The Fine Line of 3+ Hour Films

Movies are definitely art. We get invested, immersed, and lost in the cinematic world, eagerly awaiting what comes next. However, there’s a growing trend in the film industry that might be pushing our love for storytelling to its limits: films that clock in at over three hours. While epic tales and sprawling narratives have their place, there’s a line between a captivating journey and an overstayed welcome. Just before the pandemic, I remember all the memes poking fun at “The Irishman“‘s runtime of 3 hours and a half. Now another Scorsese film, “Killers of the Flower Moon“, has reminded me of this kind of occurence – so, let’s delve into the allure and challenges of films that stretch our attention span.

The Allure of the Epic

Before we dissect the issue, let’s acknowledge the allure of epic films. From “Gone with the Wind” to “Lawrence of Arabia“, filmmakers have proven time and again that a lengthy runtime doesn’t necessarily equate to boredom. Epic films allow for intricate storytelling, deep character development, and the exploration of complex themes. They invite audiences to immerse themselves fully in a world, creating an experience that transcends the boundaries of ordinary life.

The Challenge of Pacing

The problem arises when the allure of the epic clashes with the challenge of pacing. Keeping an audience engaged for over three hours is no small feat. Filmmakers must carefully navigate the ebb and flow of the narrative to prevent the dreaded feeling of dragging. Pacing issues can turn a promising cinematic experience into a marathon, with viewers checking their watches and wondering if the film will ever wrap up.

Take “The Irishman” (2019), for instance. Directed by the legendary Martin Scorsese and boasting a star-studded cast including Robert De Niro, Al Pacino, and Joe Pesci, the film runs at a whopping 3 hours and 29 minutes. While Scorsese is known for his masterful storytelling, some viewers found “The Irishman” to be a test of endurance. The film’s deliberate pacing and extended runtime posed challenges for those accustomed to more briskly paced narratives.

The Attention Span Conundrum

In an age of quick-scrolling social media and bite-sized content, attention spans are often likened to that of goldfish. While this may be an exaggeration, there’s a grain of truth to the idea that modern audiences might struggle to maintain focus on a single narrative for an extended period. Films that breach the three-hour mark risk losing viewers to distraction or, worse, inducing the dreaded phenomenon of “movie fatigue.”

The attention span conundrum becomes particularly evident when considering films like Christopher Nolan’s “Interstellar” (2014). Clocking in at 2 hours and 49 minutes, the film garnered praise for its visuals and ambitious narrative but left some audience members feeling mentally exhausted. The complex scientific concepts and intricate plot threads demanded sustained attention, leading to divided opinions on whether the film’s length was justified or excessive.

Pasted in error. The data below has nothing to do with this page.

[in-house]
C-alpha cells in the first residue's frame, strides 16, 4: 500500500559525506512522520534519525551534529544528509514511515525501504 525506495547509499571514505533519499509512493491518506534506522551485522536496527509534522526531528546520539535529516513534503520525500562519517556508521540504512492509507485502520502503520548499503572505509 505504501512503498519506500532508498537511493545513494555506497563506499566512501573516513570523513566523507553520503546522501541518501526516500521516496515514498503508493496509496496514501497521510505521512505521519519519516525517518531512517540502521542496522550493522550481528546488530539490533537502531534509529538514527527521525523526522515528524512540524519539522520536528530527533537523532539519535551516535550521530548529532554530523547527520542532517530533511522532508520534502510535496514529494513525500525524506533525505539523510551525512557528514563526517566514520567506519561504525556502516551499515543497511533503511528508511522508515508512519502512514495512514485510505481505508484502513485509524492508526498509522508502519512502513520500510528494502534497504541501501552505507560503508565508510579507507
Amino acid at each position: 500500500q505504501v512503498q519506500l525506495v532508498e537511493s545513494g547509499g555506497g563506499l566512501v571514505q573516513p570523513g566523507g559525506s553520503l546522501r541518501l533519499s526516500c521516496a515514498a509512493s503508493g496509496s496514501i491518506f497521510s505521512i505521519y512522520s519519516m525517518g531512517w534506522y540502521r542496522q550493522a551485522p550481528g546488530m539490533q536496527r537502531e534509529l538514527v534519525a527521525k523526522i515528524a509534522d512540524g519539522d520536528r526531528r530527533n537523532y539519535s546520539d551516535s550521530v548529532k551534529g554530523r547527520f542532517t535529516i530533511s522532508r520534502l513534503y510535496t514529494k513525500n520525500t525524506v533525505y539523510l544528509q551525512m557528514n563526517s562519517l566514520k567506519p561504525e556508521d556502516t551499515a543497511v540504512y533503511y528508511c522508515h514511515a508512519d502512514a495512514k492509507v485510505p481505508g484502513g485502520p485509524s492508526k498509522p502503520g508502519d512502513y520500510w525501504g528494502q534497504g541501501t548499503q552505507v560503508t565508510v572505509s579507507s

The Comfort of Home vs. The Cinematic Odyssey

Another layer to the problem lies in the changing landscape of film consumption. With the rise of streaming platforms and the comfort of home viewing, audiences have the luxury of pausing, taking breaks, or even splitting a lengthy film into multiple sittings. While this flexibility accommodates longer runtimes, it also disrupts the immersive experience intended by filmmakers.

The Hateful Eight” (2015), directed by Quentin Tarantino, is a prime example. Originally released as an extended roadshow version with an intermission, the film runs at around three hours. Tarantino designed the film with a specific structure in mind, including an overture and an intermission to enhance the cinematic experience. However, when viewed at home without these built-in breaks, some viewers might find the film’s pacing less forgiving, impacting their overall enjoyment.

The Case for Trimming the Fat

It’s not about dismissing epic storytelling or devaluing the craft of filmmakers who aim for grand narratives. Instead, it’s about making a case for trimming the fat—acknowledging that sometimes, less is more. A film’s length should serve the story, not overshadow it. Pacing should be a dynamic force that propels the narrative forward, ensuring engagement rather than testing endurance.

Peter Jackson’s “The Lord of the Rings” trilogy (2001-2003) is a remarkable example of balancing epic storytelling with effective pacing. Each film runs around three hours, yet the intricate world-building, character arcs, and breathtaking action sequences captivate audiences without inducing fatigue. Jackson carefully trims unnecessary elements while preserving the essence of J.R.R. Tolkien’s epic tale.


In the realm of cinema, length should be a tool, not a hindrance. The problem with films over three hours lies in their potential to overstay their welcome, testing the limits of attention spans and challenging the patience of audiences. While some filmmakers masterfully navigate the epic journey without losing their audience, others find themselves in a quagmire of pacing issues.

As viewers, it’s essential to appreciate the artistry and dedication that go into crafting lengthy narratives. Still, it’s equally important to recognize that time is a precious commodity, and a film’s length should enhance, not detract from, the overall experience. So, the next time you embark on a cinematic odyssey, consider whether the journey is a captivating exploration or a test of endurance. After all, great stories are about quality, not just quantity.



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